What Kim Campbell had to accomplish at last week’s Tory convention was to demonstrate to Conservative delegates that despite her determination to be herself, she could also be a good party leader. That meant coming to terms with the Old Boys’ club which has historically run the Conservative party—and continues to do so, even if it’s as obsolete as strip poker. She had to convince the Tory doubters that if they were serious about winning the next election, they had better join the 20th century (just in time) and subscribe to an inclusive human agenda.
What ultimately swayed the 800 delegates at large—the party professionals—towards Campbell was that they figured, given a choice at the next election of voting for a Liberal from Quebec (Jean Chrétien) or a Tory from Quebec (Jean Charest), most Canadians would probably cast their ballots for Chrétien. In that scenario, the Liberal leader might have been perceived as the agent of change, the country having just spent a troubled decade under another Tory from Quebec. At the same time, somewhere at the back of their tiny-Tory brains, Conservatives realized that having a woman as leader was a definite plus and that family values meant being honest, open and spiritual—not necessarily having 2.2 kids.
Conservatives realized that having a woman as leader was a definite plus, and that family values meant more than having 2.2 kids
At the Saturday night speech forum, the Campbell demonstrators were milling about like bulls in the pens at Pamplona before the animals are driven through the streets behind twisting mobs of agile boys. Campbell’s people came on strong to the rock rhythms of A New Sensation, but Kim’s speech was the surprise of the night.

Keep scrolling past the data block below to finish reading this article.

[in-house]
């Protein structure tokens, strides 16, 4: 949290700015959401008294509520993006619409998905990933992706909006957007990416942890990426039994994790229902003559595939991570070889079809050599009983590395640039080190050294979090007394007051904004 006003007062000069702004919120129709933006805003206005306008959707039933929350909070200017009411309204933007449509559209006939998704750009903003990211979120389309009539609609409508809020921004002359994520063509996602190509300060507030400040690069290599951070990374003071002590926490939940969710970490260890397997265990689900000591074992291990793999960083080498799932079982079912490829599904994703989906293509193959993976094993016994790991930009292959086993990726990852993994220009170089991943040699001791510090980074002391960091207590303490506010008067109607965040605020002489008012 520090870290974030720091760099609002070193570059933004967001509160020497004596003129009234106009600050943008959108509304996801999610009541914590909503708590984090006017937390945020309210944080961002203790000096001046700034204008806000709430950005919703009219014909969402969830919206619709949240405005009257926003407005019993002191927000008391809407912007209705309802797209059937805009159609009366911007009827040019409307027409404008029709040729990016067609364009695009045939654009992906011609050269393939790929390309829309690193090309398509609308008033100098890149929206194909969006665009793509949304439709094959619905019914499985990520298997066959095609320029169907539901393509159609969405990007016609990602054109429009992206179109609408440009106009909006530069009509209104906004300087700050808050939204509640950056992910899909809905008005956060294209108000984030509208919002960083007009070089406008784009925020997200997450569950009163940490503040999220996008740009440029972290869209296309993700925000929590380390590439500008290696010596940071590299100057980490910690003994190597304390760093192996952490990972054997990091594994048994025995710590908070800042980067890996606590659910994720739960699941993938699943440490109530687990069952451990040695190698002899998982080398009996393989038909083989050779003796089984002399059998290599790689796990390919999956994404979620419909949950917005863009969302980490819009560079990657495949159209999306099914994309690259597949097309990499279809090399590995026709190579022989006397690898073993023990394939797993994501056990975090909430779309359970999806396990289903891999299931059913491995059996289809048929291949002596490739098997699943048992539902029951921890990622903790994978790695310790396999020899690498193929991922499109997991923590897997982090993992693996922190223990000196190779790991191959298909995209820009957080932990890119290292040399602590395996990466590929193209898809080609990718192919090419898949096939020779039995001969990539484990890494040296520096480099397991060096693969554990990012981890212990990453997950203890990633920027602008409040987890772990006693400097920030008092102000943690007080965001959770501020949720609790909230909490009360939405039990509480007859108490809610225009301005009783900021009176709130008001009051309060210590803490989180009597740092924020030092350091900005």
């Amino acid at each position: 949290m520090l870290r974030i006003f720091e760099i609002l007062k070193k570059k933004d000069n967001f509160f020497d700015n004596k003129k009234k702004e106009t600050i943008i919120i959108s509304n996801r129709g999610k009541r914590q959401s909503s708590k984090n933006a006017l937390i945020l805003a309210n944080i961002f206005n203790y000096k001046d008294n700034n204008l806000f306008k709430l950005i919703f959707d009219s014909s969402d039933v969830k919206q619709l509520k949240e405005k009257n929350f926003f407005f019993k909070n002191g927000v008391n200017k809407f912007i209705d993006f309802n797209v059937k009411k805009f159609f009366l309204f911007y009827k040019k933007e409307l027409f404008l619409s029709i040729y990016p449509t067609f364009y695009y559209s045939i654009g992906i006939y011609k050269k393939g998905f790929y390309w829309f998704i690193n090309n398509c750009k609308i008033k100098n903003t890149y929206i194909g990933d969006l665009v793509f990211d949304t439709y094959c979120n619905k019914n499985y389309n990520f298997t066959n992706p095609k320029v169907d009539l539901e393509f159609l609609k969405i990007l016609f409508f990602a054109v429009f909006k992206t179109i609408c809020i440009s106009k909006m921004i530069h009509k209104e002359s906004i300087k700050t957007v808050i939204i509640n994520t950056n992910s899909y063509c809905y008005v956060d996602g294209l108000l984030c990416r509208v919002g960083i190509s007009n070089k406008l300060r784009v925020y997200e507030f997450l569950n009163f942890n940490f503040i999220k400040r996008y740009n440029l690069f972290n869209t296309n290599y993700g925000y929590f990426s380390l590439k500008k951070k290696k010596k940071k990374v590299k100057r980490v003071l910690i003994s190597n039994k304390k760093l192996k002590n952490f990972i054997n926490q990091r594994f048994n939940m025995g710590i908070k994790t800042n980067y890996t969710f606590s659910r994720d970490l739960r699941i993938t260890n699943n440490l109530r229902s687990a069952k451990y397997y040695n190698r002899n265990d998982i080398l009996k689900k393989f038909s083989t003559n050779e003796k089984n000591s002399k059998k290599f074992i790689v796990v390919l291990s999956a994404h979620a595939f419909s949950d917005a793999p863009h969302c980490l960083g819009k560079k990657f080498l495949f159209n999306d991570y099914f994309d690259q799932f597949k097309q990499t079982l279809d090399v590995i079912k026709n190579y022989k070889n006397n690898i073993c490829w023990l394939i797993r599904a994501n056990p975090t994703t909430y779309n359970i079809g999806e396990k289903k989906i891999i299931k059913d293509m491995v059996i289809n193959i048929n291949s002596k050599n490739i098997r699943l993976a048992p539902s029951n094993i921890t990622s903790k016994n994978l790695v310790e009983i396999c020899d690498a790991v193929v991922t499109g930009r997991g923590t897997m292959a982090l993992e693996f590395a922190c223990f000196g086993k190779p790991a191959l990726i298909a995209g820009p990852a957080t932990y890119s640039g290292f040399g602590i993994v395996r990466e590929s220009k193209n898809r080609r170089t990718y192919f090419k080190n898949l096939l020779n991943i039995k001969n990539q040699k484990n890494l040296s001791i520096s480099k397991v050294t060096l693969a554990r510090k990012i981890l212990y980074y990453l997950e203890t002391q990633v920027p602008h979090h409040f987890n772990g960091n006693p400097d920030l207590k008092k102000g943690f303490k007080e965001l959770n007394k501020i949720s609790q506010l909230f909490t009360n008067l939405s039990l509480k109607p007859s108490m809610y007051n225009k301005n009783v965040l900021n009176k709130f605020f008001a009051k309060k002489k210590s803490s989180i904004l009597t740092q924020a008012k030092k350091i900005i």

All through her campaign, she had made it clear that she was ready to accept victory only if it came on her terms. This wasn’t arrogance, but her innate wisdom in recognizing that if she could not be herself, she would
not be a good prime minister, an office that requires bunches of self-respect and being in touch with one’s feelings as much as one’s thoughts. She had set limits on compromise, so that if she lost, at least she would not have betrayed her principles. She would emerge from the political wars as a whole person, wiser perhaps, but still happy to drop verbal bombs on command.
But there were no bombs on Saturday night. Her speech was a straightforward nononsense appeal for votes from Canadians as much as from Tory delegates, outlining her vision of a new and improved country, its leader representing “either of Canada’s founding genders.” It was not great rhetoric, but it was appropriate for the occasion, designed to quiet any remaining uncertainties about her political appeal.
Charest’s speech, on the other hand, seemed contrived and void of substance. He tackled his main liability—the inexperience of youth, but instead of appearing too young, he seemed merely to be untested, which was worse. Too smooth by half, he sounded like some cocktail-bar pianist, substituting technique for soul. His campaign had been an exercise in circumspection, bound by the high